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From: Tom MacIntyre
Subject: Re: Acoustic Feedback reduction
References: <firstname.lastname@example.org> <email@example.com>
X-Newsreader: Forte Free Agent 1.92/32.570
Date: Wed, 15 Jan 2003 11:41:55 GMT
NNTP-Posting-Date: Wed, 15 Jan 2003 07:41:55 AST
On Wed, 15 Jan 2003 10:54:38 -0000, "Kevin Aylward"
>Don Pearce wrote:
>> On 15 Jan 2003 10:01:15 GMT, firstname.lastname@example.org (Gibbo) wrote:
>>> John Woodgate wrote:
>>>>> Despite Mr Wombat's assertions to the contrary. He's
>>>>> obviously not a musician (or just a very bad one).
>>>> Don't be misled by the poetical language. He usually does know what
>>>> he's talking about, but sometimes could write more clearly. But
>>>> that applies to everyone.
>>> I'm fully aware that Mr Wombat *does* indeed know plenty about audio
>>> but in this case he is wrong. A low E on a double bass will be
>>> roughly a *full* tone sharp with a 5Hz shift and it's own octave
>>> harmonic will be roughly a semitone sharp. The end result is a
>>> single note producing the two most important notes of a major
>>> seventh chord which has a very er "distinctive" sound.
>> Actually, in the case you describe it is an augmented seventh - and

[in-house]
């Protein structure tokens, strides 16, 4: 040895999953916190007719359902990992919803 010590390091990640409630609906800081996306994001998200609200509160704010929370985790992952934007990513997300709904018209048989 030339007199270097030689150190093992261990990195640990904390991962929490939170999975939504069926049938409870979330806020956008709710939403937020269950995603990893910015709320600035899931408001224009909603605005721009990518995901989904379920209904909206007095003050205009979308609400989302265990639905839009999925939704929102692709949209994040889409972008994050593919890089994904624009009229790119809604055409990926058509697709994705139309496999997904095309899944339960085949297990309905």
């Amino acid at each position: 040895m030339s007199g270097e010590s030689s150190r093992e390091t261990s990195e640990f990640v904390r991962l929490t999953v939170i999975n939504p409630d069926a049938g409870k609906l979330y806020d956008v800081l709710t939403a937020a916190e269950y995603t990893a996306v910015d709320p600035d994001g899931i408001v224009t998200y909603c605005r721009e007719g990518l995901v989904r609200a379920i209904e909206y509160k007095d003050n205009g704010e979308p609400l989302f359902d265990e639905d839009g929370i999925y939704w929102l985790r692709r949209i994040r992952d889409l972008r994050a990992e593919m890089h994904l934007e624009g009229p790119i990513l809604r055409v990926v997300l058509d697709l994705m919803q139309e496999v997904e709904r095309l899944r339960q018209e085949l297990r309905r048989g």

>> founded on the wrong key by a whole tone. VERY distinctive, I would
>> say! The bassist would be almost unable to play - certainly believing
>> his instrument to be out of tune.
>Depends on the bass player:-)
>One of my pet peeves is where those sad misguided soles try and tune by
>using the string harmonic at the fifth fret with the next higher string
>harmonic on the 7th fret. They like to think that they are clever with
>this "advanced" technique, by assuming that these harmonics are the
>same, but they aren't. The standard flattened fifth tuning makes these
>harmonics slightly off by design. I certainly notice the difference once
>the punter strums his chord, but they are usually blissfully unaware.
>SuperSpice, a very affordable Mixed-Mode
>Windows Simulator with Schematic Capture,
>Waveform Display, FFT's and Filter Design.
Which is why I always tune with octaves. They can, of course use the
octave-fifth harmonics if they know how many beats there should be.
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